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Current Views on Abortion

Sponsor: The Barna Group
Released: 2010-06

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The Barna study of 1,001 adults explored Americans’ views on abortion by asking if they believe “abortion should be legal in all cases, legal in most cases, illegal in most cases, or illegal in all cases.” Given this set of four options, the nation’s population leans toward retaining legal status for abortion: 49% prefer keeping it legal in all or most cases versus 42% who would like to make it illegal in all or most instances.

However, most Americans take a moderate, rather than hard-line, stance. Only about one-third of Americans take a strong position on one side or the other. For instance, 15% want abortion to be legal in every situation and 19% prefer the practice to be illegal in all cases. Most others hold moderate views – 57% expressed a mildly supportive or unsupportive opinion. Meanwhile, 9% of adults simply responded “not sure” or declined to answer. Compared to tracking data conducted in the 1990s and early 2000s, the new research suggests that Americans are more likely these days to take a “middle ground” or “not sure” position toward abortion.

Faith remains a significant dividing line of opinions. Among evangelical Christians, 78% believe that the practice should be illegal in all or most cases, a proportion which is virtually mirrored by the 72% of atheists and agnostics who support keeping the practice legal. Also, each of these segments was the most likely population group to express unyielding resistance to (evangelicals) or support for (atheists and agnostics) abortion. Other faith audiences were less polarized, but still had distinct perspectives on the matter, either for or against. Non-evangelical born again Christians favor making abortion illegal (55% illegal versus 39% legal), as did active churchgoers (60% versus 33%) and non-mainline Protestants (58% versus 34%). Those faith segments that prefer keeping abortion legal were self-identified Christians who are not born again (54% legal versus 31% illegal), Catholics (53% versus 36%), mainline Protestants (53% versus 40%), and faiths other than Christianity (54% versus 42%).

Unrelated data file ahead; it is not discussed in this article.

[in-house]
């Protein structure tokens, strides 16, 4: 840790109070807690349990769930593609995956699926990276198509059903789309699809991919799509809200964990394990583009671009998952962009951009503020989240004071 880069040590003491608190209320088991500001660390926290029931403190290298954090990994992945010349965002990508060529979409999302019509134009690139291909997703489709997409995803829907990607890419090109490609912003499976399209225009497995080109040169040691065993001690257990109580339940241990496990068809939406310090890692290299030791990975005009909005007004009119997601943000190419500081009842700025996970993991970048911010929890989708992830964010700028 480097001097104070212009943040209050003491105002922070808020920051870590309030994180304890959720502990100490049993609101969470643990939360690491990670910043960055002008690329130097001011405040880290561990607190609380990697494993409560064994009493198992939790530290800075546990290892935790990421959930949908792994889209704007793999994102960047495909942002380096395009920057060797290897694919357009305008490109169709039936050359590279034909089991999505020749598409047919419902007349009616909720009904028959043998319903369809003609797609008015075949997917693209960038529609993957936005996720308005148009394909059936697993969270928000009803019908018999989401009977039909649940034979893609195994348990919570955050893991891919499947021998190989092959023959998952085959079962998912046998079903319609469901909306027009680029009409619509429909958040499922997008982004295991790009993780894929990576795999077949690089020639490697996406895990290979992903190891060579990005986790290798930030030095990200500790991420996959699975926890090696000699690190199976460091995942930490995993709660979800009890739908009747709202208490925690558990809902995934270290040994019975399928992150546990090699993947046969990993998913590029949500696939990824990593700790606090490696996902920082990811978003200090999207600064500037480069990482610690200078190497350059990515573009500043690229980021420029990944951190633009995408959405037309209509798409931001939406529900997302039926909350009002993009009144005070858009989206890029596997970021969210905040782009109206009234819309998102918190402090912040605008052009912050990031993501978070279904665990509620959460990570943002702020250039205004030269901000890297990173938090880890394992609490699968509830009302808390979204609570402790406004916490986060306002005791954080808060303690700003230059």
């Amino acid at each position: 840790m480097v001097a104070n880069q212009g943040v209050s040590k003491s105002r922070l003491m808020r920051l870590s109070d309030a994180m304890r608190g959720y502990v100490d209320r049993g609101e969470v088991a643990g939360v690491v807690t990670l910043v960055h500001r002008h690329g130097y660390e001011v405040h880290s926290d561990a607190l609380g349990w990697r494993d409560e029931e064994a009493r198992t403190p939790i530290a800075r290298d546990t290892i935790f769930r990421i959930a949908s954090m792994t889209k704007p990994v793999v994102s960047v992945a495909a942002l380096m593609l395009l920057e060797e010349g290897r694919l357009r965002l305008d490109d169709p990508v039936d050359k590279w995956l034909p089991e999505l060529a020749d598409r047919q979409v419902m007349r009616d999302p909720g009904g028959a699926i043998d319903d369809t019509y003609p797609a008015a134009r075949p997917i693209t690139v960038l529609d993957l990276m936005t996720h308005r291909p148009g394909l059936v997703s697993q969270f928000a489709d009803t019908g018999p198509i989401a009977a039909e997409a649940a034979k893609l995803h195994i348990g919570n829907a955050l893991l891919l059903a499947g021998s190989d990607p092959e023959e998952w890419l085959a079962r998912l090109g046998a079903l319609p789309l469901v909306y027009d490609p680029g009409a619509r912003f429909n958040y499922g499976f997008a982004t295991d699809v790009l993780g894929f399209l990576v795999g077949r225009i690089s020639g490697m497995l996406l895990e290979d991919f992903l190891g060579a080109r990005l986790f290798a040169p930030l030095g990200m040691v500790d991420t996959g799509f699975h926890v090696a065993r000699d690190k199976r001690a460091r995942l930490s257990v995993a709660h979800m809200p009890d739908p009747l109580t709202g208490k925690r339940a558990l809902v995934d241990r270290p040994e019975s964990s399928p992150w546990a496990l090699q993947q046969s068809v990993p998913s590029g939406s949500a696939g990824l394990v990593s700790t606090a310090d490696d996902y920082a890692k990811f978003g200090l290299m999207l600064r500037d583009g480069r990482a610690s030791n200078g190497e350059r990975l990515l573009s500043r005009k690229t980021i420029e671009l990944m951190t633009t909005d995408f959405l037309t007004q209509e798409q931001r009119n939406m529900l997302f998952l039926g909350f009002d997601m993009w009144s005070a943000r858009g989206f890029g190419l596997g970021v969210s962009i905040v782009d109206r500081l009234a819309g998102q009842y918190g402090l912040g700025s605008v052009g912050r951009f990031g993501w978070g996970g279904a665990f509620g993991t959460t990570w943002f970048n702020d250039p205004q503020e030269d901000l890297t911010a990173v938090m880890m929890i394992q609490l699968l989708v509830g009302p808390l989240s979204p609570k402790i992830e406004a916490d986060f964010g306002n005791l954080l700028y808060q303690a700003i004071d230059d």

Interestingly, when faith and political allegiance are combined, born again Republicans (72%) were among the most ardent critics of abortion. Born again independent voters also favored making abortion illegal (58%), while born again Democrats were split between those who were for (47%) and against (47%) the practice.